Friday, May 1, 2009
C.A. Upholds $1 Million Award Over Royalties on DNA Technology
By SHERRI M. OKAMOTO, Staff Writer
The Fourth District Court of Appeal yesterday upheld a $1 million damage award against Irvine-based MP Biomedicals LLC for the company’s failure to pay royalties for products it sold utilizing Nobel Prize-winning DNA technology.
Affirming the decision of Orange Superior Court Judge Andrew P. Banks, Div. Three ruled that the Applera Corporation—the assignee of the patent owner—had standing to pursue its breach of contract claims against MP, the parent company of a French entity which manufactured the licensed products.
The panel also concluded Applera’s claims did not involve a substantial question of federal patent law divesting the trial court of jurisdiction, and reversed the post-judgment denial of attorney fees, holding that Applera was entitled to recover fees under Swiss law governing the licensing agreement at issue.
The agreement, entered into by F. Hoffmann-La Roche Ltd. and Roche Molecular Systems Inc. with Appligene Oncor, granted Appligene a nonexclusive license to manufacture products utilizing the Roche entities’ patents for certain “nucleic acid amplification processes.”
These processes—utilized in research, medical care and forensics—were developed by American biochemist Kary B. Mullis, and earned him the Nobel Prize in chemistry in 1993.
Under the terms of the 1997 licensing agreement—which provided it was governed by the laws of Switzerland—Appligene agreed to prepare and submit to Roche quarterly reports identifying royalty-bearing sales of licensed products and calculating the amount due. All royalty payments were to be made simultaneously with delivery of these reports.
Appligene was later acquired by Qbiogene Inc., which also had a licensing agreement with Roche. Following the consolidation of the two licensees, Qbiogene’s wholly-owned subsidiary—Qbiogene, S.A.—manufactured licensed products in France and sold the products in worldwide markets.
Qbiogene later filed for bankruptcy protection in Canada, and MP acquired Qbiogene in September 2004 through the Canadian bankruptcy process. Qbiogene Inc. became a wholly-owned subsidiary of MP, and Qbiogene, S.A. remained a wholly-owned subsidiary of Qbiogene Inc., but changed its name to MP Biomedicals, S.A.
It continued to manufacture and sell licensed products under the agreement with Roche under its new name.
In May 2005, Roche assigned all of its rights under the 1997 licensing agreement to Applera, and Applera filed a complaint for breach of contract against MP in Orange County Superior Court.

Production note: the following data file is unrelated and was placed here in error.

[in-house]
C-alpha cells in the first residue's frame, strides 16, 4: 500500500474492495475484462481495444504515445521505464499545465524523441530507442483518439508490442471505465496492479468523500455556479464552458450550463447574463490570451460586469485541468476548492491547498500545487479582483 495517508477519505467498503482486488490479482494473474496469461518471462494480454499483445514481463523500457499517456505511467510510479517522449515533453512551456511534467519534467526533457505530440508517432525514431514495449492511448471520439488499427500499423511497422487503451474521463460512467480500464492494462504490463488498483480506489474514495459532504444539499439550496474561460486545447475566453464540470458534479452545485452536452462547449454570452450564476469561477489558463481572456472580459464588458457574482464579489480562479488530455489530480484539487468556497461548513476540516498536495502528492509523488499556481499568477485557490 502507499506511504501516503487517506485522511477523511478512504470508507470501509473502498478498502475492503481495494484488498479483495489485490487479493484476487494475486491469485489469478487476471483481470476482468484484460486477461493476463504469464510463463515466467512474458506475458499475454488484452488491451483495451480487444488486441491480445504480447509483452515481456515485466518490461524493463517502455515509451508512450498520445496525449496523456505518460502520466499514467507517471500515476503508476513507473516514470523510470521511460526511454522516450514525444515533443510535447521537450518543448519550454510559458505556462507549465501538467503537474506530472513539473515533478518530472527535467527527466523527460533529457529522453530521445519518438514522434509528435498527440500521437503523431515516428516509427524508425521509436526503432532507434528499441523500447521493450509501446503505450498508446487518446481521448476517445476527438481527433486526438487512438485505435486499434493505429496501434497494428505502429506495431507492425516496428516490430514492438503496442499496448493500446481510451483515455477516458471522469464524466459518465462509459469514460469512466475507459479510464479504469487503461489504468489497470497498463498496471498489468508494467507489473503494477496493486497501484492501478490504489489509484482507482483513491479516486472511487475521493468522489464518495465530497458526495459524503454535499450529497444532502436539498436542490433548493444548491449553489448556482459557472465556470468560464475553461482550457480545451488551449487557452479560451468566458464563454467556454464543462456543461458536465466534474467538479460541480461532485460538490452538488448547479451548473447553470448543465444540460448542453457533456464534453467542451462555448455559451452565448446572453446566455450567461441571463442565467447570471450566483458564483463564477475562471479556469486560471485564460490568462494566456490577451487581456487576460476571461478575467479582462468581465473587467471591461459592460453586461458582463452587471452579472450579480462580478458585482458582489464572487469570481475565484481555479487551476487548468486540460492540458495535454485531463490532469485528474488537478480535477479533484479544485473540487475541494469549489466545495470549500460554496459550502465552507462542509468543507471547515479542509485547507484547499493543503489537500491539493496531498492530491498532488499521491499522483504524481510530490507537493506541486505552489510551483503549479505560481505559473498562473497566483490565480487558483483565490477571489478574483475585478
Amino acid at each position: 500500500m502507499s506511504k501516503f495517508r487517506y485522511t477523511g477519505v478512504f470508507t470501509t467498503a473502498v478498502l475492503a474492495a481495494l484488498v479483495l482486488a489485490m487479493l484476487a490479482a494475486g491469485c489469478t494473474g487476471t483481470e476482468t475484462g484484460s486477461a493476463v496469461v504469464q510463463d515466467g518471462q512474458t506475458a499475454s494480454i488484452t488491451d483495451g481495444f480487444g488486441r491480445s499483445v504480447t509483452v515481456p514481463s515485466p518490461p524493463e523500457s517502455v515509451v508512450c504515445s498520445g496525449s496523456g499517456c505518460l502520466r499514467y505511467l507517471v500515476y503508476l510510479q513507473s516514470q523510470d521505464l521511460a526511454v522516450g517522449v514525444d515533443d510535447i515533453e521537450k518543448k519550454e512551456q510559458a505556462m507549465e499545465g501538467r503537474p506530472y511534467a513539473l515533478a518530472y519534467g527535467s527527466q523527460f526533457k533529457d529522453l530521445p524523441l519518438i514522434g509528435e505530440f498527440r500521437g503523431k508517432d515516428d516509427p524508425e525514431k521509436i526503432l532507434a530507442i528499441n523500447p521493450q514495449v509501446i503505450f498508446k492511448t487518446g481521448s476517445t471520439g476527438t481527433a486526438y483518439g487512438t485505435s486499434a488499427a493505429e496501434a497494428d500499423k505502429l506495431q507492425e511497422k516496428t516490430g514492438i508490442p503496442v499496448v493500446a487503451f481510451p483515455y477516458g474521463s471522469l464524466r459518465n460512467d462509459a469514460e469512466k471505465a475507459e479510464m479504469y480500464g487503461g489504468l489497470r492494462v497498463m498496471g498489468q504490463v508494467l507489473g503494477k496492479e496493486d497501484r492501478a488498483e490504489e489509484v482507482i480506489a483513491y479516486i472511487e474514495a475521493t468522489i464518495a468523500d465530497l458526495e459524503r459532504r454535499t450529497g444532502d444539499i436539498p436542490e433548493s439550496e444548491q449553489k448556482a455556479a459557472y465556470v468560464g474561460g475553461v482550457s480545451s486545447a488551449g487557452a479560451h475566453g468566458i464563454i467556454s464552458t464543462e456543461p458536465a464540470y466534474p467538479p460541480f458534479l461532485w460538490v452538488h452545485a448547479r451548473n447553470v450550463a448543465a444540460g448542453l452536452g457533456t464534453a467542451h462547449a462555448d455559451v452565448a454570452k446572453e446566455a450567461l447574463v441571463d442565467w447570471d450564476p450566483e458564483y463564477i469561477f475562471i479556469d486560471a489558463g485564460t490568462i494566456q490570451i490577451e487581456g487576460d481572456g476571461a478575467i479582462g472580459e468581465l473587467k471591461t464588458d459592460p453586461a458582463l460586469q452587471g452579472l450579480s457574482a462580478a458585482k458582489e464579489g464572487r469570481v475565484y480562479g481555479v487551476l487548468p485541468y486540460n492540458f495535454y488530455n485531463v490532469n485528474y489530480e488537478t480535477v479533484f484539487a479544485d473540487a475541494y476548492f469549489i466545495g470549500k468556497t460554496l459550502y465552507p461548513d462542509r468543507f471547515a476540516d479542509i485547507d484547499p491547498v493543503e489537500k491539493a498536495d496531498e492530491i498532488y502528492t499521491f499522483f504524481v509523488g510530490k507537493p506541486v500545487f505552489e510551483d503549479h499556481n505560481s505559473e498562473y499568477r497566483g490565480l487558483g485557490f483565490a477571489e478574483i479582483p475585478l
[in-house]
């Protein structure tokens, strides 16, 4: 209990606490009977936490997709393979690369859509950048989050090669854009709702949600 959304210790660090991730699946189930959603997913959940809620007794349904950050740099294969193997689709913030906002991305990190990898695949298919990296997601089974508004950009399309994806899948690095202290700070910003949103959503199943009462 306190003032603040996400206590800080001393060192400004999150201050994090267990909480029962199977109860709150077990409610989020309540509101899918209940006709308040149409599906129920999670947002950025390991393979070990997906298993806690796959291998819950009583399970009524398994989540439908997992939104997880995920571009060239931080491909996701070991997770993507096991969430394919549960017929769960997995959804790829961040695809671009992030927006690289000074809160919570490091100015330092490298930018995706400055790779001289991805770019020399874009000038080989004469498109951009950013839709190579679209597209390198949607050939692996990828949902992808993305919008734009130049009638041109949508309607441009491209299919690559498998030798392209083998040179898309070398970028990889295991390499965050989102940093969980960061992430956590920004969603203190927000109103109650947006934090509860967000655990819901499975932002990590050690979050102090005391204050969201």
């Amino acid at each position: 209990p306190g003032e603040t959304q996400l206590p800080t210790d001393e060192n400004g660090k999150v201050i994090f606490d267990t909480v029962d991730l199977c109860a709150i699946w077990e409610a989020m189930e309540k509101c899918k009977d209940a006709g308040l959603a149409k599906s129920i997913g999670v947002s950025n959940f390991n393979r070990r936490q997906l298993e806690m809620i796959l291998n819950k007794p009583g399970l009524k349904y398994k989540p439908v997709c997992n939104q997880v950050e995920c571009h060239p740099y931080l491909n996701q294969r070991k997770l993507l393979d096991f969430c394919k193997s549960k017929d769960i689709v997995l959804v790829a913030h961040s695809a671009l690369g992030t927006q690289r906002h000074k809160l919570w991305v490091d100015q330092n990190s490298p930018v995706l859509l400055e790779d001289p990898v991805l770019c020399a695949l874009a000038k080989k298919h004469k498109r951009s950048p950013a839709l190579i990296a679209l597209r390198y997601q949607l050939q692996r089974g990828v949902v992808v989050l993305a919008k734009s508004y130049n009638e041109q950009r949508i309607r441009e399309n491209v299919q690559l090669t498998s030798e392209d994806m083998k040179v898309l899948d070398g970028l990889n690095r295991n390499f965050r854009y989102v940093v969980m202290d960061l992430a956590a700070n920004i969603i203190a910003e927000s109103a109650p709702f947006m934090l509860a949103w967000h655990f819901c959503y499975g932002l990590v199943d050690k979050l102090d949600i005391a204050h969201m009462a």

Applera propounded written discovery requests, which included a set of requests for admission. MP did not object to the definition of “YOU” provided in the requests, which defined the terms “YOU” and “YOUR” as meaning and referring to “MP Biomedicals Inc.,” and all affiliates in which MP owned over half of the relevant controlling interest.
MP’s unqualified responses admitted that MP, and its divisions and affiliates, owed royalties to Applera which they had “purposefully withheld.”
After substituting in new counsel, MP unsuccessfully moved to amend its discovery responses and unsuccessfully moved for judgment on the pleadings, arguing that the trial court lacked subject matter jurisdiction and that it was not a proper party to the action. Applera also moved unsuccessfully for summary judgment.
Banks found that MP and Applera were parties to the 1997 licensing agreement, and found in Applera’s favor on its breach of contract claim. He awarded Applera $1,125.195 in damages.
At a post-trial hearing, Banks also declined to award attorney fees to Applera, noting that the licensing agreement did not contain an attorney fee provision. He also found that California had a greater interest in the matter than Switzerland, and that California law was applicable to the dispute.
On appeal, Justice Raymond J. Ikola wrote that the federal district courts have original jurisdiction over patent law cases, but explained the possibility that a question of patent law could arise in a contract claim to enforce a royalties provision in a patent licensing agreement was insufficient to divest state courts of subject matter jurisdiction.
Ikola also rejected MP’s argument that the right to collect royalties owed on the patent licensing agreement could not be assigned without assigning the underlying patent rights, and emphasized that MP’s admissions during discovery were binding.
As for Applera’s claim for attorney fees, the justice noted Applera’s uncontested evidence that Swiss law provides to an award of attorney fees to a prevailing party as a matter of course.
Ikola explained that the selection of Swiss law was reasonable because one of the original signatories to the contract was based in Switzerland, and that the successors in interest accepted the original contract terms as they found them.
He reasoned that the Swiss law was “qualitatively no different than the insertion of a reciprocal, prevailing-party attorney fees clause in a contract,” and concluded that it therefore did not violate California’s public policy.
Absent any evidence that MP suffered any prejudice or detriment by proceeding under trial without the invocation of Swiss law, Ikola said, there was no unfairness in holding MP to its contractual promise to accept the Swiss law on attorney fees.
Joined by Justices Richard M. Aronson and Richard D. Fybel, Ikola remanded the matter to the trial court for a determination of Applera’s attorney fees under Swiss law.
The case is Applera Corporation v. MP Biomedicals, LLC, G038984.
Copyright 2009, Metropolitan News Company